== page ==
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US Sends Destroyer to Test China Sea Claim

作者:Mario Ritter 发布日期:10-28-2015

The US Navy guided-missile destroyer USS Lassen sails in the Pacific Ocean in a November 2009 photo provided by the U.S. Navy.
The US Navy guided-missile destroyer USS Lassen sails in the Pacific Ocean in a November 2009 photo provided by the U.S. Navy.

A United States naval destroyer sailed on Tuesday within 22 kilometers of China's man-made islands in the South China Sea.

Some observers are describing the incident as the biggest test yet to China's self-declared territorial limits around the island reef.

The area in question is called Subi reef. The naval guided missile destroyer the USS Lassen was reportedly traveling with a U.S. Navy surveillance airplane. Reports say another plane, also used for gathering intelligence, may have been in the area. A U.S. military source said the mission was completed without incident.

China's foreign ministry said the U.S. ship was watched, followed and warned after it "illegally" entered Chinese waters. A foreign ministry spokesman in Beijing described the American action as "a threat to China's sovereignty."

FILE - An aerial photo taken though a glass window of a Philippine military plane shows the alleged ongoing land reclamation by China on mischief reef in the Spratly Islands in the South China Sea, west of Palawan, Philippines.
FILE - An aerial photo taken though a glass window of a Philippine military plane shows the alleged ongoing land reclamation by China on mischief reef in the Spratly Islands in the South China Sea, west of Palawan, Philippines.

Close to 200 Chinese troops are believed to be stationed at Subi reef. The reef is also claimed by Taiwan, Vietnam and the Philippines.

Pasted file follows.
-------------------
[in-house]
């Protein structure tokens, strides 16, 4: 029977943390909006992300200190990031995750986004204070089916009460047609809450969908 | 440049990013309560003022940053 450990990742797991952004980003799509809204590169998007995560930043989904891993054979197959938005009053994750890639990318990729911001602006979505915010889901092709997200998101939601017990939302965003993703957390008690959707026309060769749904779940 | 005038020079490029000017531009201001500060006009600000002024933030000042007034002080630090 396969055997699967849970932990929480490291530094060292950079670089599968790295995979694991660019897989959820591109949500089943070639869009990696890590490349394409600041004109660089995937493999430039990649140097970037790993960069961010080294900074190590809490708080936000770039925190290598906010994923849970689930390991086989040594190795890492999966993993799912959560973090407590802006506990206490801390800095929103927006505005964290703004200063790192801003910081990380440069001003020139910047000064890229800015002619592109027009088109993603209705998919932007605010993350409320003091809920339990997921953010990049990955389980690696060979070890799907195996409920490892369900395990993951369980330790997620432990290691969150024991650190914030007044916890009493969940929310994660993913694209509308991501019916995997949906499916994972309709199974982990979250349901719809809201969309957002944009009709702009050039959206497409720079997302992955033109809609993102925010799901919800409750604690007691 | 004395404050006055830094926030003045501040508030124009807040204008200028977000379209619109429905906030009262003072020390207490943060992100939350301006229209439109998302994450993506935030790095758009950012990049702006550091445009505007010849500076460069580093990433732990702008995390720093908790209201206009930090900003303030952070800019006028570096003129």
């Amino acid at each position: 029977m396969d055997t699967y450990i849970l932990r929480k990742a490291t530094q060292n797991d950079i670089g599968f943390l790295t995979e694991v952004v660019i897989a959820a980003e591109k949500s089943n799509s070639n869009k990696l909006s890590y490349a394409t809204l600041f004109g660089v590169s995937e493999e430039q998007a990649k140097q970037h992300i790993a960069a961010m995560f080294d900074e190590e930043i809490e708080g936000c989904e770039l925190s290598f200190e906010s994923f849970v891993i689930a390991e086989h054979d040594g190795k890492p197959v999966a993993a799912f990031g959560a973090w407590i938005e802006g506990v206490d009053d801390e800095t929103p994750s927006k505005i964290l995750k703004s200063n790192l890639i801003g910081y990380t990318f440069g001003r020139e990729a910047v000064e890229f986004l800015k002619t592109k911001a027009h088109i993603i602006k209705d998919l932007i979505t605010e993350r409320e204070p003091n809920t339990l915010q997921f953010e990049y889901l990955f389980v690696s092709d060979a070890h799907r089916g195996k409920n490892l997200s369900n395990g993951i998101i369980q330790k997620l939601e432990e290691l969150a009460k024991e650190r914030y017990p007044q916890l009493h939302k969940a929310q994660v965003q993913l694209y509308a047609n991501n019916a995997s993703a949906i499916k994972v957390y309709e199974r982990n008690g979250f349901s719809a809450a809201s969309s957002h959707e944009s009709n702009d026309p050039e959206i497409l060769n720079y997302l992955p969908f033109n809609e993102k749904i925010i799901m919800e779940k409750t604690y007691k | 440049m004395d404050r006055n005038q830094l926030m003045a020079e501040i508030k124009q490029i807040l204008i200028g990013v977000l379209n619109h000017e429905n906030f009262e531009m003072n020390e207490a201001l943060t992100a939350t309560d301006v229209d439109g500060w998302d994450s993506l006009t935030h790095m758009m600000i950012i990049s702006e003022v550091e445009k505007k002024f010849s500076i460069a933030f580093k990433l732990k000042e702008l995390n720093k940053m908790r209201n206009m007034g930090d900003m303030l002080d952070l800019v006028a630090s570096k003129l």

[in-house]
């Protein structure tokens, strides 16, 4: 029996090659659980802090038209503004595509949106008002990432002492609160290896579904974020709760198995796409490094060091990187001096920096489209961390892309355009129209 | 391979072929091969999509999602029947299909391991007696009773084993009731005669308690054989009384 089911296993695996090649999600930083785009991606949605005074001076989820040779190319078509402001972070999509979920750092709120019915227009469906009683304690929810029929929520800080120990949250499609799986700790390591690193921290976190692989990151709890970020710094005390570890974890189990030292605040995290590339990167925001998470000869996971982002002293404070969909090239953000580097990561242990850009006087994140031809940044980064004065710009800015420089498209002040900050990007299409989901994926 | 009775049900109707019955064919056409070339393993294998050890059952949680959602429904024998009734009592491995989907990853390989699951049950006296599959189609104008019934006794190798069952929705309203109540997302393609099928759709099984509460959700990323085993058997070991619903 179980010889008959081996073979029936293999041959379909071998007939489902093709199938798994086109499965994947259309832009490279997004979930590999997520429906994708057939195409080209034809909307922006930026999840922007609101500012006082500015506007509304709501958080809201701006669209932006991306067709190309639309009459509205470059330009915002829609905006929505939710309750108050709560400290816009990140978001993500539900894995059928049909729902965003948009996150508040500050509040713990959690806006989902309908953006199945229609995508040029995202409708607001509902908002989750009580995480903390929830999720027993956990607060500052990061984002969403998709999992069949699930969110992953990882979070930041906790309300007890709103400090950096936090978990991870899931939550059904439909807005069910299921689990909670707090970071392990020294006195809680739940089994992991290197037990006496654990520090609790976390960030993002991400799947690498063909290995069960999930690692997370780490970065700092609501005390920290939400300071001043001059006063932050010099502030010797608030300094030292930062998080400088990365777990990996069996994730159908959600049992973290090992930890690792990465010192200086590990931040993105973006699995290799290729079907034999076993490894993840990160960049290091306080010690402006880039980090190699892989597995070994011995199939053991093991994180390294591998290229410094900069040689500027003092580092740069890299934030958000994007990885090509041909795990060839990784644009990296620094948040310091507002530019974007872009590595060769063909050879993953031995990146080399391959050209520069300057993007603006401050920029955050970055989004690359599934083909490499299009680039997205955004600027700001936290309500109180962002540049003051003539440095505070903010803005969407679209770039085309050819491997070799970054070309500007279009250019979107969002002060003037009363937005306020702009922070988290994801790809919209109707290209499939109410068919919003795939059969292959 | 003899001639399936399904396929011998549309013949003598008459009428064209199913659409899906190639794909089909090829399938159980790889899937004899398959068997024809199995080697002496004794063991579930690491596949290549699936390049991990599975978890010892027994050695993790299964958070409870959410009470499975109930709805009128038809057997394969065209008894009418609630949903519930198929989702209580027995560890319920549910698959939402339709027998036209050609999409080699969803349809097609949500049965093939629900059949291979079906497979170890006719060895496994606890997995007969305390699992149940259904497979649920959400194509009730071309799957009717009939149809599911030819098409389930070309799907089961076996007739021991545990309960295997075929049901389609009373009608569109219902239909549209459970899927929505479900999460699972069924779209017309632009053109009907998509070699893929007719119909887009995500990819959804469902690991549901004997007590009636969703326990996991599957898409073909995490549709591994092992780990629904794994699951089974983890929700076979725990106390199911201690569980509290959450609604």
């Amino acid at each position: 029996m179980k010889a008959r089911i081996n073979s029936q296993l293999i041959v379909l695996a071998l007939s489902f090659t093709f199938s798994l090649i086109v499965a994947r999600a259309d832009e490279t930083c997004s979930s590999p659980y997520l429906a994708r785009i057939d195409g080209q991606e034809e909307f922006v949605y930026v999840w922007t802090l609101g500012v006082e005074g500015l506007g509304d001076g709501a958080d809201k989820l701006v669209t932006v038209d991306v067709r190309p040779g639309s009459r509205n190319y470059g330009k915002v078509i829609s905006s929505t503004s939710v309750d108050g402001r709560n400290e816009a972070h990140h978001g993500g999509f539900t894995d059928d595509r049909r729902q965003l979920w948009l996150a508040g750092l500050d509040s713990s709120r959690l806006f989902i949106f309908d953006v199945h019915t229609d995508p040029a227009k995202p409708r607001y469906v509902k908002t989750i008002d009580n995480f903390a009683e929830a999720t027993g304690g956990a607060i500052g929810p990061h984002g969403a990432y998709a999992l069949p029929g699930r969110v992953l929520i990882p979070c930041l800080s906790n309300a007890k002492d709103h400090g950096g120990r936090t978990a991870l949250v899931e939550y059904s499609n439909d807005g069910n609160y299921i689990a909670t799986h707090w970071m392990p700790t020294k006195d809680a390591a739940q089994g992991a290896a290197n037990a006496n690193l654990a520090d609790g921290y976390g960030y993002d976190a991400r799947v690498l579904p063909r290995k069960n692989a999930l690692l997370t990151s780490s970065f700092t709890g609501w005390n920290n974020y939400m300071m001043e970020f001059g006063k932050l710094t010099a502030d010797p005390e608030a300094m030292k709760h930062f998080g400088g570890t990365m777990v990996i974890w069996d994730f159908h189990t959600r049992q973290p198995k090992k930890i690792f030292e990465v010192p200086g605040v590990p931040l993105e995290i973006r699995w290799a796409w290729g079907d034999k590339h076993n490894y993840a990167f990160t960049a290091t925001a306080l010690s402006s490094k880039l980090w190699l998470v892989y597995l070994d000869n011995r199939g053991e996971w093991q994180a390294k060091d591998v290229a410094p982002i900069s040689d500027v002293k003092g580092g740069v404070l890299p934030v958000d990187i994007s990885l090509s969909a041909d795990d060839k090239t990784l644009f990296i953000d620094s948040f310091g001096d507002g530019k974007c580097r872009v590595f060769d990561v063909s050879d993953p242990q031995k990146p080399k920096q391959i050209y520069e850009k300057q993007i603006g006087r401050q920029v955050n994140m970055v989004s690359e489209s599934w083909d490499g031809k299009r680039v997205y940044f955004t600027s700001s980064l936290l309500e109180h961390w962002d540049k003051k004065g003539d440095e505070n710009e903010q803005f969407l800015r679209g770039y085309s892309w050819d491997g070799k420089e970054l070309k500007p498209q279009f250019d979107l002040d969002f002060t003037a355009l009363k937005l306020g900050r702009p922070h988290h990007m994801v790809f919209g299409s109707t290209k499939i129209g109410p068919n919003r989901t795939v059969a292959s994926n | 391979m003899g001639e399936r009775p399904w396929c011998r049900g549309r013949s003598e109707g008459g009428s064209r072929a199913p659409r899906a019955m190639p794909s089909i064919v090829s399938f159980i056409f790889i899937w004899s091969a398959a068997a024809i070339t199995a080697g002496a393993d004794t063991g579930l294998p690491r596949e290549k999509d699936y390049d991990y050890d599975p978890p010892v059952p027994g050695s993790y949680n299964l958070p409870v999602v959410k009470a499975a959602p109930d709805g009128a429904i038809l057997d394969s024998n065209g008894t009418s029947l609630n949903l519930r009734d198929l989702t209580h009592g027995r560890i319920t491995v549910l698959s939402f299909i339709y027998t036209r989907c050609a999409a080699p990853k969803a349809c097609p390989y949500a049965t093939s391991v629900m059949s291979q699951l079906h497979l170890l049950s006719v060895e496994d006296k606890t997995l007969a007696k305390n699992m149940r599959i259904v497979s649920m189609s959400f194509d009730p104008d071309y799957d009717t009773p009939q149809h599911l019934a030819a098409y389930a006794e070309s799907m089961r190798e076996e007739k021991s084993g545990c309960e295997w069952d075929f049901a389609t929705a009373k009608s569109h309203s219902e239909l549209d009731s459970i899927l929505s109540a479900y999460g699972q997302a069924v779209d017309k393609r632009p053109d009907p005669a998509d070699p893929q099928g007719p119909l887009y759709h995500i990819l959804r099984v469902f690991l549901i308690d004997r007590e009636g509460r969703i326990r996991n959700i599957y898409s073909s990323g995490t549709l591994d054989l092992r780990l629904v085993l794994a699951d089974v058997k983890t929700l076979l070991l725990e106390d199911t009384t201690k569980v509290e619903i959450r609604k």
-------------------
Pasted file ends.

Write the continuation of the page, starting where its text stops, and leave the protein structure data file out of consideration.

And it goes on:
Weeks ago, U.S. officials said its navy would send a ship inside the disputed area. Some observers are predicting the Navy will continue such patrols.

"I don't think anybody will be surprised that it happened," said Sheila Smith. Ms. Smith is a Japan specialist with the Council on Foreign Relations. "The United States Navy will maintain its presence in the South China Sea as it has for decades," she added.

China has been developing man-made islands in the disputed waters. Chinese crews are building up the low-lying reefs and creating islands. Their build-up is seen by other countries as evidence of aggression in the South China Sea.

Other countries in Asia are closely watching the situation. On Tuesday, Japanese officials expressed concern about China's action in the disputed waters. Chief Cabinet Secretary Yoshihide Suga told reporters, "We're closely coordinating our intelligence information with the United States."

I'm Mario Ritter.

Do you have an interest in South China Sea issues? Please leave a comment below or on our Facebook page.

VOA correspondent Steve Herman reported on this story. Jim Dresbach adapted this story for Learning English. George Grow was the editor.

Words in This Story

mission - n. specific military or naval project

reef - n. a long line of rocks or coral or a high area of sand near the surface of the water in the ocean

stationed - v. to send someone to a station or position

sovereignty - n. power; the right of a state to govern itself

This is a developing story. What do you think about the tensions in the South China Sea? We want to hear from you. Write to us in the Comments Section.

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